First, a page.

It’s doing the earth no favor either when you compensate by jacking the heat or the AC up to counteract the leaks.
That gap…if it’s one-eighth of an inch wide the whole way round…is equivalent to having a six-inch square hole in the middle of you door.
Weather-stripping is by far one of the easiest ways to make your home more energy efficient — and one of the cheapest.
The cheapest of the cheap is to take a rolled up towel — or one of the knick-knacky rolls made for this very purpose — put it front of the gap that air is flowing through. Voilà! No more drafty door. (Or make your own like this blogger did.)
For something more permanent, but only a little more pricey, there pressure-sensitive adhesive-backed foam. It comes in rubber and plastic and in rolls of varying lengths and thicknesses. It’s not a forever fix but it’ll last around two years.
There are other types, too, and they run from cheap-o to high dollar. Whichever you chose, you’re making the right choice.
If you’re not sure where to start, the guys at Lowe’s were helpful with answering questions I had about weather-stripping (and I’m sure all home improvement stores around the area will be more than willing to educate about the advantages of weather-stripping). Local heating and air technicians can also give you a hand.
Check in next week to see which items are pulling double-duty in my house as we examine one of the three Rs of environmentalism “reuse”.

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Me and my bench in Oklahoma! 2.08.2008 |

This week, on my journey through Oklahoma! at Shelby High School, I’ve been to rehearsals and gotten in on “blocking.”
Blocking is the term used to indicate what movements an actor makes on stage. So far, my blocking consist of sitting on a bench, sitting on a bench while laughing and sitting on a bench while gasping in fear.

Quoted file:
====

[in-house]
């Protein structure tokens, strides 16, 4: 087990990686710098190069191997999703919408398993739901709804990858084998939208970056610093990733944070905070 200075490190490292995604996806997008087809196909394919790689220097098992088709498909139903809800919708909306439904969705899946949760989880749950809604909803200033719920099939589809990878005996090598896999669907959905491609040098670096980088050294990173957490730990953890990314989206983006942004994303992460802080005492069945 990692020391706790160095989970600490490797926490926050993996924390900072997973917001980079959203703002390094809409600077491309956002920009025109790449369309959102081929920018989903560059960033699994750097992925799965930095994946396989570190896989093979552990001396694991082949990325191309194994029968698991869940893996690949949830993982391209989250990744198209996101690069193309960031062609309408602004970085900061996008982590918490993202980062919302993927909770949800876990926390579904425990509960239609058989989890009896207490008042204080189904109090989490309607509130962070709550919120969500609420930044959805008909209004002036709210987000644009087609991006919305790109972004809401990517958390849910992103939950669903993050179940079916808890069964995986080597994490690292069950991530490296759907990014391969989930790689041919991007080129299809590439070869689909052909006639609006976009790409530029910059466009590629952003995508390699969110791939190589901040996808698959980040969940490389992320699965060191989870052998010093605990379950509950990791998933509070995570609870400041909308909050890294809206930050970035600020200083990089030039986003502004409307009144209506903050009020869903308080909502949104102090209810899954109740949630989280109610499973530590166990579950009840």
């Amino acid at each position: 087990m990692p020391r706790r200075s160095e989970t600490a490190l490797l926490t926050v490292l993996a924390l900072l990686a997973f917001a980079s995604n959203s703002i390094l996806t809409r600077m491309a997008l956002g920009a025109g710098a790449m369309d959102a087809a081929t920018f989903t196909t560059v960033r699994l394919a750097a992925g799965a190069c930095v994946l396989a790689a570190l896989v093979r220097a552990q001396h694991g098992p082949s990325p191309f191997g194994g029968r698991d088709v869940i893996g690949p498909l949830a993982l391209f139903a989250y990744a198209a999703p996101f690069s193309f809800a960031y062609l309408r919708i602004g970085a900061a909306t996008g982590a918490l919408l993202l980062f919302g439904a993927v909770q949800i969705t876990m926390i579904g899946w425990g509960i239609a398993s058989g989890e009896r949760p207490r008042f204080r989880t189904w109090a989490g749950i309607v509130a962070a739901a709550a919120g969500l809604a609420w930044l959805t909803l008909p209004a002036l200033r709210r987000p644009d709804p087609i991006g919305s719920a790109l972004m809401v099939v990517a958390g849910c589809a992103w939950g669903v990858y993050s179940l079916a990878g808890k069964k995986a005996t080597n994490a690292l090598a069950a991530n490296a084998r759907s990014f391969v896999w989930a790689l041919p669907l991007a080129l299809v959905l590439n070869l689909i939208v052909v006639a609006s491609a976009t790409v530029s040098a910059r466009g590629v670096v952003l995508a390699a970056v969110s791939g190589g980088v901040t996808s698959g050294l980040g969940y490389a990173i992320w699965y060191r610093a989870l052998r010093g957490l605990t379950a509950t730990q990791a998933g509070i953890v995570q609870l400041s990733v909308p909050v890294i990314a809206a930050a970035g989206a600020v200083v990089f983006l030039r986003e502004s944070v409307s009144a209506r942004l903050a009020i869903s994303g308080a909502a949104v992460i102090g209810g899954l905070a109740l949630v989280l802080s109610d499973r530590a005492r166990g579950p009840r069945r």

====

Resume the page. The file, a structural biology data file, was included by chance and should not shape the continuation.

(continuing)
I’m not complaining. Seriously, you should see what everyone else is doing. A good chunk of the cast is being ‘blocked’ in a rather intricate square dance. Shame on Hollywood and television for fueling the misconception that dance numbers can be spontaneous responses to stimuli. Random groups of people never break out into song and dancing, folks, just isn’t as easy as it looks.
That’s not to say the students aren’t doing a stellar job, because they are.
Another set of actors just ‘blocked’ a fight scene. I won’t ruin the details for you but after a few hiccups, the whole scene really does look like somebody just got their lights punched out.
Sometimes it’s easy for me to forget this is a high school musical. The acting can blow you away…the affected accents can be dead on…choreography can be perfect.
But, at the end of the day, it is a bunch of high school students.
And that’s where Steve Padgett comes in. Padgett exerts just the right amount authority when handing down instruction. He is not an iron hammer but an oracle of sorts. People listen because he’s just so often right.
The students themselves seem to respond to his temperament. From my perch on my trusty, familiar bench, I’ve watched student-actors take instruction, heads bent in conference with Padgett. When they emerge from this huddle, each take their places ready to do what has to be done. The dedication and the delight are already apparent.
By Thursday, we had done blocking for the entire second act. (I’m happy to report I have sitting on a bench down to an art. A very subtle art.) Though I’m still not up on the music — that starts next week, for me — I feel less like an interloper.